This suspension is stemming from an incident last October, as Jeff Passan and Tim Brown of Yahoo! Sports reported. He allegedly choked his girlfriend and pushed her up against a wall. Chapman also allegedly discharged a gun in the garage of his home.
Chapman was not arrested and no charges were brought against him, though the league still investigated the incident and commissioner Rob Manfred decided on his discipline.
Chapman released a statement, via Ken Rosenthal of FOX Sports on Facebook, saying that he will not appeal Major League Baseball's decision:
"I want to be clear, I did not in any way harm my girlfriend that evening. However, I should have exercised better judgment with respect to certain actions, and for that I am sorry. The decision to accept a suspension, as opposed to appealing one, was made after careful consideration. I made this decision in an effort to minimize the distractions that an appeal would cause the Yankees, my new teammates and most importantly, my family."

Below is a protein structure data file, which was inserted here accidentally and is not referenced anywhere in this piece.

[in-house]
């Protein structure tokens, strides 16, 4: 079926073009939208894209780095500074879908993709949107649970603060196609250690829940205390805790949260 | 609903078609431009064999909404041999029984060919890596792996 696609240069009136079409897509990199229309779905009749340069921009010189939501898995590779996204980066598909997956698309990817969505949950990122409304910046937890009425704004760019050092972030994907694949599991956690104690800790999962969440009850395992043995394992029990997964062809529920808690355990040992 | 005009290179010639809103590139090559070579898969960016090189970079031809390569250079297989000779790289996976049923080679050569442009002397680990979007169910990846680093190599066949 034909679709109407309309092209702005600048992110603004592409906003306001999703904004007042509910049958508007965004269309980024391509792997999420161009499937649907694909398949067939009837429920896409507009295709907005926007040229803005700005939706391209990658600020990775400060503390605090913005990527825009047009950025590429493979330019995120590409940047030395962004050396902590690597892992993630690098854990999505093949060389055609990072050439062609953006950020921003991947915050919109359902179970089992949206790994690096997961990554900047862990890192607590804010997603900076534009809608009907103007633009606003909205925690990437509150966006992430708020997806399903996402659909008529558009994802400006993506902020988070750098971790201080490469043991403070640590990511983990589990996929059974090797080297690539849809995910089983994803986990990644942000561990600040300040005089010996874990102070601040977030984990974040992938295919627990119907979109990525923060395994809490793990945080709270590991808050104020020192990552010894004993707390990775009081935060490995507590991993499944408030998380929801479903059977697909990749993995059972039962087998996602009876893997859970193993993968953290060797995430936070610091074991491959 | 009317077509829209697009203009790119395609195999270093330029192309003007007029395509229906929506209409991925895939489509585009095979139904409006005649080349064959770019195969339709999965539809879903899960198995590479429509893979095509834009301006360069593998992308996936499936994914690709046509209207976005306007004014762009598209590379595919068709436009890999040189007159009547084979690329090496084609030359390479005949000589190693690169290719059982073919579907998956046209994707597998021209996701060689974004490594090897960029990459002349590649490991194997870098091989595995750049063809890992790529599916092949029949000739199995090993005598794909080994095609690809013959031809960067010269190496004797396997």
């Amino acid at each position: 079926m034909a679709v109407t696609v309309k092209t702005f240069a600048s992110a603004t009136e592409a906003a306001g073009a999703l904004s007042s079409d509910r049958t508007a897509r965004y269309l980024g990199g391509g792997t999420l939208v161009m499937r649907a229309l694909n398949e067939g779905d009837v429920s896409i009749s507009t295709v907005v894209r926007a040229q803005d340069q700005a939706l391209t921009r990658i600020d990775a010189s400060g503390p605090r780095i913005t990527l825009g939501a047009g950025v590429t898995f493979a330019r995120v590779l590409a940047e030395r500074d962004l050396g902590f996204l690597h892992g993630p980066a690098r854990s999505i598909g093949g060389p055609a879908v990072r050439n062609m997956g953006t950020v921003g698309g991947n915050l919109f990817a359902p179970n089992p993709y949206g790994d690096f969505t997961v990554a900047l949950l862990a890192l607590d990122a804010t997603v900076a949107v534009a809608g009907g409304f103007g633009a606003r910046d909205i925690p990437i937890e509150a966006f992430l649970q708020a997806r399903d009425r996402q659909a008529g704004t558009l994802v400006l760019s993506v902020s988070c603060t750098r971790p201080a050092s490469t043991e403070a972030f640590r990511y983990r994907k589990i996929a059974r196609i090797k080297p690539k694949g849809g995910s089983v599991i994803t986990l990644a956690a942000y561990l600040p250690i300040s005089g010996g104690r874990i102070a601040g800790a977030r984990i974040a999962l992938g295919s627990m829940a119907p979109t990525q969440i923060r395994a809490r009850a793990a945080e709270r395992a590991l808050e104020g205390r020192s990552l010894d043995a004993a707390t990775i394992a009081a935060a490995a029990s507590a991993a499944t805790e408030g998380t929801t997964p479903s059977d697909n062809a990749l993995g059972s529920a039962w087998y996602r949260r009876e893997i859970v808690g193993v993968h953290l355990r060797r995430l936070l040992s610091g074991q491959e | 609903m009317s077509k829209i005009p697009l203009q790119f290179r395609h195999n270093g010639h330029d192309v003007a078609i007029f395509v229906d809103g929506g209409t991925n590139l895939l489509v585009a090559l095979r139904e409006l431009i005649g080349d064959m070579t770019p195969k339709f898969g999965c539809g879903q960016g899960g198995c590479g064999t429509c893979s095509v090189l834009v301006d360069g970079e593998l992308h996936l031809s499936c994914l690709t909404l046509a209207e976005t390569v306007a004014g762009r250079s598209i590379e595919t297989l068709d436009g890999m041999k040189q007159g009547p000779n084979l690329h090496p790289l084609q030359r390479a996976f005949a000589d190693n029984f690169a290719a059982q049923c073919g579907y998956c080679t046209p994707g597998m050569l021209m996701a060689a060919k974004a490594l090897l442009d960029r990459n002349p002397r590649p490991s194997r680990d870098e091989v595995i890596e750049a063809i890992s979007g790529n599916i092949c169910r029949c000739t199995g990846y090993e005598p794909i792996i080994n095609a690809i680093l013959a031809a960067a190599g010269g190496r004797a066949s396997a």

Chapman, 28, was acquired by the Yankees this offseason in a trade with the Reds.
Last year, the former Cuban signee went 4-4 with a minuscule 1.63 ERA (1.94 FIP; 2.49 xFIP) and a 116 to 33 strikeout-to-walk ratio in 66 1/3 innings pitched. He saved 33 games in 36 opportunities, and, according to FanGraphs, he was worth 2.5 Wins Above Replacement.
Major League Baseball and Manfred now must turn their attention to other domestic violence cases.
Rockies' shortstop Jose Reyes is currently on paid leave after allegedly striking his wife. He is set for a trial in Hawaii. This Chapman decision will almost certainly impact how Manfred decides future cases.